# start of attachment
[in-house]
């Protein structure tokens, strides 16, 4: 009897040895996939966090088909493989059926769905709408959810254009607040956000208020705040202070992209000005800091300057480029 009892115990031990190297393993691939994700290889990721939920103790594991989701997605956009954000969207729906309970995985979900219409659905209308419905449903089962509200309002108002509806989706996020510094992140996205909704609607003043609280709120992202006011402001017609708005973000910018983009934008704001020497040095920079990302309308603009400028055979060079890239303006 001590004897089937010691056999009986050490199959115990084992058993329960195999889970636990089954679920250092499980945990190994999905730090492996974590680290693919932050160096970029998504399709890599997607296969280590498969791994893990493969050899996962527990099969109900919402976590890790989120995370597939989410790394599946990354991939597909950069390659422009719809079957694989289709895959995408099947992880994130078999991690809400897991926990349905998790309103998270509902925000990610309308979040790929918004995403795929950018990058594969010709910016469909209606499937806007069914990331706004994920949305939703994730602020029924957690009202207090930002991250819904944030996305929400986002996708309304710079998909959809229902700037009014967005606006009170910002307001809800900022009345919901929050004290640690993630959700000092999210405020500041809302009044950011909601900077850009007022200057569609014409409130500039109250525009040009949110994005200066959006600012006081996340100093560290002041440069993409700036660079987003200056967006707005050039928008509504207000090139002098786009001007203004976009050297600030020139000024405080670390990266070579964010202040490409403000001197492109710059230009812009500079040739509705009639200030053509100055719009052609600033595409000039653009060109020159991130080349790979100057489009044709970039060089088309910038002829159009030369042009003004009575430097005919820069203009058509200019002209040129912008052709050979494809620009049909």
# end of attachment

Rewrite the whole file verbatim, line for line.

[in-house]
């Protein structure tokens, strides 16, 4: 009897040895996939966090088909493989059926769905709408959810254009607040956000208020705040202070992209000005800091300057480029 009892115990031990190297393993691939994700290889990721939920103790594991989701997605956009954000969207729906309970995985979900219409659905209308419905449903089962509200309002108002509806989706996020510094992140996205909704609607003043609280709120992202006011402001017609708005973000910018983009934008704001020497040095920079990302309308603009400028055979060079890239303006 001590004897089937010691056999009986050490199959115990084992058993329960195999889970636990089954679920250092499980945990190994999905730090492996974590680290693919932050160096970029998504399709890599997607296969280590498969791994893990493969050899996962527990099969109900919402976590890790989120995370597939989410790394599946990354991939597909950069390659422009719809079957694989289709895959995408099947992880994130078999991690809400897991926990349905998790309103998270509902925000990610309308979040790929918004995403795929950018990058594969010709910016469909209606499937806007069914990331706004994920949305939703994730602020029924957690009202207090930002991250819904944030996305929400986002996708309304710079998909959809229902700037009014967005606006009170910002307001809800900022009345919901929050004290640690993630959700000092999210405020500041809302009044950011909601900077850009007022200057569609014409409130500039109250525009040009949110994005200066959006600012006081996340100093560290002041440069993409700036660079987003200056967006707005050039928008509504207000090139002098786009001007203004976009050297600030020139000024405080670390990266070579964010202040490409403000001197492109710059230009812009500079040739509705009639200030053509100055719009052609600033595409000039653009060109020159991130080349790979100057489009044709970039060089088309910038002829159009030369042009003004009575430097005919820069203009058509200019002209040129912008052709050979494809620009049909």